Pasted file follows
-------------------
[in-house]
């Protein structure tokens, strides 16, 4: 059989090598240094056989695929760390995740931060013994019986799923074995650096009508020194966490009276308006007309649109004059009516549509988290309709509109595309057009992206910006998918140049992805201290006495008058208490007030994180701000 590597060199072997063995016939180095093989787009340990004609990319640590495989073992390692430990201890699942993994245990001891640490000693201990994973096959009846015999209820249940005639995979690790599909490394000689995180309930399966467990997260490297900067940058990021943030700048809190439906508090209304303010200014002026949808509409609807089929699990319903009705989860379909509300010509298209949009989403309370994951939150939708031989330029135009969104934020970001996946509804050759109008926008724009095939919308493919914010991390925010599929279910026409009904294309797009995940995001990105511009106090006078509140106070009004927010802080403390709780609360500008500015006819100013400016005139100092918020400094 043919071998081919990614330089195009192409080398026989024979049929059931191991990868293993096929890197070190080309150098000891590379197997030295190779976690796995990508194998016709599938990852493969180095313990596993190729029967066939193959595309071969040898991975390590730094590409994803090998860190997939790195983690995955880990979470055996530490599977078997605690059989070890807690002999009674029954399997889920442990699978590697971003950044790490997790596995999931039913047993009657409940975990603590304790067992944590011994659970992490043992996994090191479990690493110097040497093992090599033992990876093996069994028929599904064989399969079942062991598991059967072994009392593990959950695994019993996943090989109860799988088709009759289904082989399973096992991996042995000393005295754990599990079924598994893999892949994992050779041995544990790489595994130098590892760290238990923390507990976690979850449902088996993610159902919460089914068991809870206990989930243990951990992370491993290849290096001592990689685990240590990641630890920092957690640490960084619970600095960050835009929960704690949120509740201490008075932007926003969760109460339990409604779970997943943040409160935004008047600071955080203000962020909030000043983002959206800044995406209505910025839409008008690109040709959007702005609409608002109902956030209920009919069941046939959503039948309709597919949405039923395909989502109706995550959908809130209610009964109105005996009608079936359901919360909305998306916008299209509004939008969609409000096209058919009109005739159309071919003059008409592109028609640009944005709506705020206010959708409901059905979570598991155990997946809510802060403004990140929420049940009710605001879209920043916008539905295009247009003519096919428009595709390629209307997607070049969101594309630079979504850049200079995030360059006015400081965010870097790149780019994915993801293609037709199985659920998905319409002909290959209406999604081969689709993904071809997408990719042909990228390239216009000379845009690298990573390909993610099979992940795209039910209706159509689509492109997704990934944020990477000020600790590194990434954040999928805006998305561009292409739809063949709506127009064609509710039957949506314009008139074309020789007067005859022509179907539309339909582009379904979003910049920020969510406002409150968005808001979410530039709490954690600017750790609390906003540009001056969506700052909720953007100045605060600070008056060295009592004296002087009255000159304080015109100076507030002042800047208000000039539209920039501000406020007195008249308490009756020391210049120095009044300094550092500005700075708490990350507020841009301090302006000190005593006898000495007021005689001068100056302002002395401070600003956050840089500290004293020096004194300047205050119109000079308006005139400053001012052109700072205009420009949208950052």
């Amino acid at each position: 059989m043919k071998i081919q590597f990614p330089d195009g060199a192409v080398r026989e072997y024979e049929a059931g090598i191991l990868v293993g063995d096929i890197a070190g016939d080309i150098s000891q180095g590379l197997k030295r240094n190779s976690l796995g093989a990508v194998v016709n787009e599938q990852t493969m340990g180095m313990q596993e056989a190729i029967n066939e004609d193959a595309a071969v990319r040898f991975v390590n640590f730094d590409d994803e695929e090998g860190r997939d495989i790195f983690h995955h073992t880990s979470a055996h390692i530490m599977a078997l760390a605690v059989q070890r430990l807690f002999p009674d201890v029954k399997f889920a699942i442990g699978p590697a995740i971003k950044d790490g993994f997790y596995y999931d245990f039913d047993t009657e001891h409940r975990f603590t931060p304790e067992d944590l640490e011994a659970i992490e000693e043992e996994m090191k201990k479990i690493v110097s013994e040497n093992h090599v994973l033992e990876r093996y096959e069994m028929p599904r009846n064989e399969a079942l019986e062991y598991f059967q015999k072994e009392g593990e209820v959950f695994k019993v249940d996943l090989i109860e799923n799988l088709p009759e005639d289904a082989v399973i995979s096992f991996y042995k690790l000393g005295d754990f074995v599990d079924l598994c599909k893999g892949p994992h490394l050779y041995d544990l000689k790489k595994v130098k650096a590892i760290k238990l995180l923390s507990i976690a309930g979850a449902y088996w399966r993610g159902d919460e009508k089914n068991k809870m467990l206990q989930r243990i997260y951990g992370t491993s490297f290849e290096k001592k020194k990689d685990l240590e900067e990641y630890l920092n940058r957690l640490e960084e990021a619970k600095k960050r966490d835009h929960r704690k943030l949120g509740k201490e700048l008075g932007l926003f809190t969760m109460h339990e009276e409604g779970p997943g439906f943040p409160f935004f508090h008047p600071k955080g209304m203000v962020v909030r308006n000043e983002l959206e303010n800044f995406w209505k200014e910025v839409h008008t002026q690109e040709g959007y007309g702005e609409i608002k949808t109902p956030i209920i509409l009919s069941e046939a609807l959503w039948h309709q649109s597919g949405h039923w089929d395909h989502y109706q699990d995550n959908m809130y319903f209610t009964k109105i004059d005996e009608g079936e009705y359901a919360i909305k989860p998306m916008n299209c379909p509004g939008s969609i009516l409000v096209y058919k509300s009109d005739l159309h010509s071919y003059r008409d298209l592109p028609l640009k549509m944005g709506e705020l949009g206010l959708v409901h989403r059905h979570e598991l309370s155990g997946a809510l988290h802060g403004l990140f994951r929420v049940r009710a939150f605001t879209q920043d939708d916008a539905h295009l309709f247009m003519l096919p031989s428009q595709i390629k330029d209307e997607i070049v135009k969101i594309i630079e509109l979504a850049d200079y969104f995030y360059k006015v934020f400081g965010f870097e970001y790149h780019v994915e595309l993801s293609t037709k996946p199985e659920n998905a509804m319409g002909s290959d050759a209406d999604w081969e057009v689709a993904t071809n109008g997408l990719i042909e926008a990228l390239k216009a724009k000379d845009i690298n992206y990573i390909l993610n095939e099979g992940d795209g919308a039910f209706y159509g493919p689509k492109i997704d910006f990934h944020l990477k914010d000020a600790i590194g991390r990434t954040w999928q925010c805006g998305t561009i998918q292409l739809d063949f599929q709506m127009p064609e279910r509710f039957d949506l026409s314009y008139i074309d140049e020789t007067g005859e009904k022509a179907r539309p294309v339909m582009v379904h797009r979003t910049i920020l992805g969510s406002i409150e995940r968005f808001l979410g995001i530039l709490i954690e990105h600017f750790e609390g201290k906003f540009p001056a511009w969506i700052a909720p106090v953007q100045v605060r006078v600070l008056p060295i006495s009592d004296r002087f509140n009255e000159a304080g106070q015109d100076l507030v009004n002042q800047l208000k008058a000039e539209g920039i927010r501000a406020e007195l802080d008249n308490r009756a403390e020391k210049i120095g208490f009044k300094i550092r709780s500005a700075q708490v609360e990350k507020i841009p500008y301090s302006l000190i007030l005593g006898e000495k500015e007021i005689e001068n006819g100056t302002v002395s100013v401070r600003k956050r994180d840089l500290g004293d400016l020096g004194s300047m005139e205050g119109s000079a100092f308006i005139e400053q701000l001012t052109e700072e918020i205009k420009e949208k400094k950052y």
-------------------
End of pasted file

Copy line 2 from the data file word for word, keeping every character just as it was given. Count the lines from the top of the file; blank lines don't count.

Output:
């Protein structure tokens, strides 16, 4: 059989090598240094056989695929760390995740931060013994019986799923074995650096009508020194966490009276308006007309649109004059009516549509988290309709509109595309057009992206910006998918140049992805201290006495008058208490007030994180701000 590597060199072997063995016939180095093989787009340990004609990319640590495989073992390692430990201890699942993994245990001891640490000693201990994973096959009846015999209820249940005639995979690790599909490394000689995180309930399966467990997260490297900067940058990021943030700048809190439906508090209304303010200014002026949808509409609807089929699990319903009705989860379909509300010509298209949009989403309370994951939150939708031989330029135009969104934020970001996946509804050759109008926008724009095939919308493919914010991390925010599929279910026409009904294309797009995940995001990105511009106090006078509140106070009004927010802080403390709780609360500008500015006819100013400016005139100092918020400094 043919071998081919990614330089195009192409080398026989024979049929059931191991990868293993096929890197070190080309150098000891590379197997030295190779976690796995990508194998016709599938990852493969180095313990596993190729029967066939193959595309071969040898991975390590730094590409994803090998860190997939790195983690995955880990979470055996530490599977078997605690059989070890807690002999009674029954399997889920442990699978590697971003950044790490997790596995999931039913047993009657409940975990603590304790067992944590011994659970992490043992996994090191479990690493110097040497093992090599033992990876093996069994028929599904064989399969079942062991598991059967072994009392593990959950695994019993996943090989109860799988088709009759289904082989399973096992991996042995000393005295754990599990079924598994893999892949994992050779041995544990790489595994130098590892760290238990923390507990976690979850449902088996993610159902919460089914068991809870206990989930243990951990992370491993290849290096001592990689685990240590990641630890920092957690640490960084619970600095960050835009929960704690949120509740201490008075932007926003969760109460339990409604779970997943943040409160935004008047600071955080203000962020909030000043983002959206800044995406209505910025839409008008690109040709959007702005609409608002109902956030209920009919069941046939959503039948309709597919949405039923395909989502109706995550959908809130209610009964109105005996009608079936359901919360909305998306916008299209509004939008969609409000096209058919009109005739159309071919003059008409592109028609640009944005709506705020206010959708409901059905979570598991155990997946809510802060403004990140929420049940009710605001879209920043916008539905295009247009003519096919428009595709390629209307997607070049969101594309630079979504850049200079995030360059006015400081965010870097790149780019994915993801293609037709199985659920998905319409002909290959209406999604081969689709993904071809997408990719042909990228390239216009000379845009690298990573390909993610099979992940795209039910209706159509689509492109997704990934944020990477000020600790590194990434954040999928805006998305561009292409739809063949709506127009064609509710039957949506314009008139074309020789007067005859022509179907539309339909582009379904979003910049920020969510406002409150968005808001979410530039709490954690600017750790609390906003540009001056969506700052909720953007100045605060600070008056060295009592004296002087009255000159304080015109100076507030002042800047208000000039539209920039501000406020007195008249308490009756020391210049120095009044300094550092500005700075708490990350507020841009301090302006000190005593006898000495007021005689001068100056302002002395401070600003956050840089500290004293020096004194300047205050119109000079308006005139400053001012052109700072205009420009949208950052």